Children and young people have always delighted in creating their own languages and finding ways of communicating that their parents don’t understand. In the fifties, teenagers would say “razz my berries” knowing their folks wouldn’t have a clue it meant getting interested or excited about something and confusing your elders is still seen as an essential skill by many young people. In the modern world of constant communication and social media influence, these slang terms catch on and spread seemingly overnight, but they also come and go far more quickly too.
Why do kids like using slang?
As children grow up, they form their own social groups and networks, and being able to share a language no-one outside the group understands can make them feel a part of something special and different. Young people grow away from the dependent relationships they have as young children and are likely to go through a phase of seeing their elders as something of a hindrance interfering with their freedoms. If you can communicate with your peers without adults understanding what you’ve said, it makes you feel clever and reinforces the idea that your elders are stupid and don’t understand you. This pulling away from the parents is a normal stage of development and will usually pass as the child matures.
How can you get to grips with your kids’ language?
It can be very frustrating for parents when they don’t understand what their child is saying, and this can lead to conflict. Your child will probably be thrilled that this is winding you up, but try and stay calm and remind yourself it’s just a developmental stage. If you want to get to grips with the slang terms that are doing the rounds, a quick internet search should provide you with some definitions. You can also see what’s happening with trends in slang by going to a website like lolhit.com that analyzes the use of slang terms and catchphrases. It is a good idea to know what current slang terms mean, just in case your child is using offensive or unpleasant references, so you can step in and dissuade them from saying anything unsavory.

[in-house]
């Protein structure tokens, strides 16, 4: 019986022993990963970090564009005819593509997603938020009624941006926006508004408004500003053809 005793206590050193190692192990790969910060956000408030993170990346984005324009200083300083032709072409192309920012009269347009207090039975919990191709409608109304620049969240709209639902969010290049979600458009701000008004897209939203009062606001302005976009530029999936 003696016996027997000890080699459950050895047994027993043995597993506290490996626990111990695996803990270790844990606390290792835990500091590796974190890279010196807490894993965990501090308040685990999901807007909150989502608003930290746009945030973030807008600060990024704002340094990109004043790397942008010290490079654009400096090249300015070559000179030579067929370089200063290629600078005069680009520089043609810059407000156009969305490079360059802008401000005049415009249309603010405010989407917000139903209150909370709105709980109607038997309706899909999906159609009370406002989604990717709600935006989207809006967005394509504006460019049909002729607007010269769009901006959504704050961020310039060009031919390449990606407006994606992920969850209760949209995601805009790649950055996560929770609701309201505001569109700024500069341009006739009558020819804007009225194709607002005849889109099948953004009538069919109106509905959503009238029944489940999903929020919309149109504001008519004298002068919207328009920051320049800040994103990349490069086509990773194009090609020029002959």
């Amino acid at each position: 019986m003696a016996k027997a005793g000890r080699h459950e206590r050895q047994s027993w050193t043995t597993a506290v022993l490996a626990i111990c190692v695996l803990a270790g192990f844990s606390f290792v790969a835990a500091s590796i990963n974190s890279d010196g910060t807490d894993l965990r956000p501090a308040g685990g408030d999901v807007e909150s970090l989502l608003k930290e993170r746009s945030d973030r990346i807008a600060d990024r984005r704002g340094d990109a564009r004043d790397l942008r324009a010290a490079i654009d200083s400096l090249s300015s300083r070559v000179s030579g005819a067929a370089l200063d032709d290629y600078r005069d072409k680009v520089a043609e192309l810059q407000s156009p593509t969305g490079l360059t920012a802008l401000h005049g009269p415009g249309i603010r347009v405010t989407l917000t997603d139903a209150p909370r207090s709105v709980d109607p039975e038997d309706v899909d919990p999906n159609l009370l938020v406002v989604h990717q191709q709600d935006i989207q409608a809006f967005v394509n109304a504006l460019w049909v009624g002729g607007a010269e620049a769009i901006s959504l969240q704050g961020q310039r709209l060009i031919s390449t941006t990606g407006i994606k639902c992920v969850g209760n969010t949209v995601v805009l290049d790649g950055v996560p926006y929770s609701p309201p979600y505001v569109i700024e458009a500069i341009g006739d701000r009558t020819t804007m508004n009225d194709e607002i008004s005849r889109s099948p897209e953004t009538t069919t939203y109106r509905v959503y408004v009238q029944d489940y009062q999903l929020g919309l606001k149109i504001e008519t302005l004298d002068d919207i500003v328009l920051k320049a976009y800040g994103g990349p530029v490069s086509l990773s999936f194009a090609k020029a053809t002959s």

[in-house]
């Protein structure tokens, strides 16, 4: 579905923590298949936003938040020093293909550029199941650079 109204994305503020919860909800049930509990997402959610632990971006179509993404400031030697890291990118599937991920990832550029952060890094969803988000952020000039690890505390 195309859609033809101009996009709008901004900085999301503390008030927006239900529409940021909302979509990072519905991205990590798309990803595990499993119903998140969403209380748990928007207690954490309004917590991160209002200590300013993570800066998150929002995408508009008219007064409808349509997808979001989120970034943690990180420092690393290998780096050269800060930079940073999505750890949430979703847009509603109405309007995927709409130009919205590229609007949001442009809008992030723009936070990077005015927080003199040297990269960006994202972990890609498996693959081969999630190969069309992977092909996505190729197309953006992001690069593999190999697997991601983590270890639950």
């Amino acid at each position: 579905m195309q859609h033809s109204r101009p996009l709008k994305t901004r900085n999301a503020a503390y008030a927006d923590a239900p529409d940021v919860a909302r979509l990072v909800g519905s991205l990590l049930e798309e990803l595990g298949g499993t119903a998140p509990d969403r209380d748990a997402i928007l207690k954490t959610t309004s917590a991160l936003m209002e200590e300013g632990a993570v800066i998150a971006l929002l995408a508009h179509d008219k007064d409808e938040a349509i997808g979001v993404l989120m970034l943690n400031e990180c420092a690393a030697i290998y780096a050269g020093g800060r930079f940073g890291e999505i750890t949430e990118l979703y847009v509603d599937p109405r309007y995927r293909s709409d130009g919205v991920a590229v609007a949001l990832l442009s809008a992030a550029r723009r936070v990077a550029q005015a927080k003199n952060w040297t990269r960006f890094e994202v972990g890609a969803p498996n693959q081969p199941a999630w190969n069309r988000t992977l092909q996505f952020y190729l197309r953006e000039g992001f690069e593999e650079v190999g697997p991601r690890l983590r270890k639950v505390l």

There’s a temptation to want to use the same language as your kids when you’ve found out what their slang terms mean, but it’s best to resist. If your kids know you understand them, they’ll simply find or invent new ways of communicating that baffle you anew. They will not be impressed by your new-found knowledge either, and parents who start using the same slang terms as their kids are generally seen as being very uncool indeed.
Try not to worry about the slang your child is using, as there is little you can do to stop them and any efforts to do so are likely to be met with resistance. That’s not to say you shouldn’t maintain standards of communication at appropriate times, such as social occasions and family mealtimes, just don’t get too hung up on the way they speak with their friends. In general, it’s best to stop sweating the small stuff and try and stay frosty, hang loose and chillax.
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